The gender of the character is both and throughout the book it changes “sometimes it’s female, sometimes it’s male”6. In Written on the Body, Winterson disturbs rigid boundaries and firm gender identities that signify the body in order to form a concept that is adjustable and allows scope for changes and merging with other bodies. Freud indicates that “the story teller has a peculiarly directive power over us … he is able to guide the current of out emotions. 7 She holds the body by connection and interaction between parts rather than a stable body image and a gendered identity.
According to Butler, “the solution, or way to expose heterosexuality’s false claim to originality and normatively, may be a matter of working sexuality against identity, even against gender”8 In comparison to Winterson’s theory, Catherine suggests that her love for Heathcliff is eternal and spiritual with the means survive on some other level than her relationship with Linton, which is conventionally romantic. Death is perhaps the only process she comprehends for this which will leave here soul and technically makes here genderless. This is discussed further later in the essay.
Butler supports this assertion, “Our culture’s understanding of sexuality is ill-equipped, therefore, to recognize bodies that confound that strict binary division between male and female, of desires that cross, combined, or otherwise fail to conform to a fairly narrow as sex as genital intercourse between two people, one “naturally” female, the other “naturally” male”9 The ungendered narrator in Written on the body, insinuate that the body image of the narrator is somewhat vague. She only makes references to the genitals of her lovers, a key aspect of the body attached to gender.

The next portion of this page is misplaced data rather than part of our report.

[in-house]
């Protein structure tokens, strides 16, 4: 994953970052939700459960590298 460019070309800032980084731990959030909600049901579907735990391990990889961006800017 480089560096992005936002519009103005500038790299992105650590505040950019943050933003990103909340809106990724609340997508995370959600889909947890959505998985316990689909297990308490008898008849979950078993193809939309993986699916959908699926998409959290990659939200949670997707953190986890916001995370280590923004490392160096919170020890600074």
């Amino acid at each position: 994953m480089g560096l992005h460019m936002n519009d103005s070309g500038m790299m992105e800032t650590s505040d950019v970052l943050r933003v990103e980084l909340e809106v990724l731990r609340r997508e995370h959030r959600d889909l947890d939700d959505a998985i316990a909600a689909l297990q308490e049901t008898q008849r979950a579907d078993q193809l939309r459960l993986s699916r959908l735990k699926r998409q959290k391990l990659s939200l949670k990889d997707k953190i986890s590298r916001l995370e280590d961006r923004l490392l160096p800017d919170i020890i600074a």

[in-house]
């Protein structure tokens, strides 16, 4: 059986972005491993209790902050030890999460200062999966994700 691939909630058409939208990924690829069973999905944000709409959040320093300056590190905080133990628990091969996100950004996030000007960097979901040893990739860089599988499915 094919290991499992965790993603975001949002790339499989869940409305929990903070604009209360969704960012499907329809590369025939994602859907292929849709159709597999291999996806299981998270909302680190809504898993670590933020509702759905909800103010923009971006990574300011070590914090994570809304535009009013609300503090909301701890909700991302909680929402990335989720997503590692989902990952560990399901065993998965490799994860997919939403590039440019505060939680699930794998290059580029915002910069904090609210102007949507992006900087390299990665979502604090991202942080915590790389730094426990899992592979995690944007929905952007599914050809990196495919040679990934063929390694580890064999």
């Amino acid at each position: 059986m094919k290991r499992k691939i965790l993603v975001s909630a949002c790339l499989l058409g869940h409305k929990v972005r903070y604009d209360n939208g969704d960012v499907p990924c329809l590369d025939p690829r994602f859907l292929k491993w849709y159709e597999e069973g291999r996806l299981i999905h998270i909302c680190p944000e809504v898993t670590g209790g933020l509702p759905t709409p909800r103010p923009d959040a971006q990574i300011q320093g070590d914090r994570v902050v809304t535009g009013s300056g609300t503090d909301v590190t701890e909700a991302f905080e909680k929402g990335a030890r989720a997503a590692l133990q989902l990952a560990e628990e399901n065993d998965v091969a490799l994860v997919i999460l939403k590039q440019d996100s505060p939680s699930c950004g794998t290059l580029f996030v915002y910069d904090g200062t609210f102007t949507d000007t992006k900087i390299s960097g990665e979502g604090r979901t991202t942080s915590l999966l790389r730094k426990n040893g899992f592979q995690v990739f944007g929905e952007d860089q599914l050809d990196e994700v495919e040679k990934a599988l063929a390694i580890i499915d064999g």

She describes, “She nuzzled her cunt into my face like a filly at the gate”10. Winterson employ “n. Vulgar Slang”11 , “cunt” for the female genital organs. It is an extremely suggestive and overt sexual reference. The body here is perhaps symbolic for her stance in society. She believes that people should not be constrained and should behave and voice what they feel, she declares in the Guardian, “protecting yourself from difference is a natural response to fear”, however she makes it clear that “it is a response that a civilised society must avoid”12.
The narrator believes that “written on the body is a secret code only visible in certain lights; the accumulations of a life time gather there”13 Whether this is concealed and only visible to the lover, or perhaps references to lovers will never know. Winterson’s coding of the body corresponds with Butler’s theory of inscription onto the body. This, however, is contrived from Foucault’s essay on genealogy, where he reveals the body being unravel as a blank page or a surface, and subsequently the body is “culturally inscribed”14 with a “surface of events”15. Foucault’s interpretation can be distinguished in Wuthering Heights.
As indicated, Bronte depicts the social positioning of a woman. The inscription upon Catherine is to some extent more precise. Her struggles, unhappiness and strains have perhaps marked the body physically but also her culture, as Foucault exemplifies, is also marked upon her body as her identity, that of a Victorian woman. Female writes of the time additionally experienced these constraints. Emily Bronte wanted to be judged on her literary merit rather than on their gender, in order that she published under a name that was not connected to either sex, Ellis Bell.
James Wood, the Guardian principal book reviewer, says a “book is a walking self advertisement”16. The writer can not escape their identity. Although Winterson escapes gender trouble, her fellow lesbians based “the success or failure of her work to conform to what they consider to be a correct representation of contemporary lesbian-feminist politics”17. Feminist appropriations of the thought within Written on the Body can be complicated; often draw attention to the way in which a coherent body representation is create and then imposed on the body parts, highlighted by the second half of the book.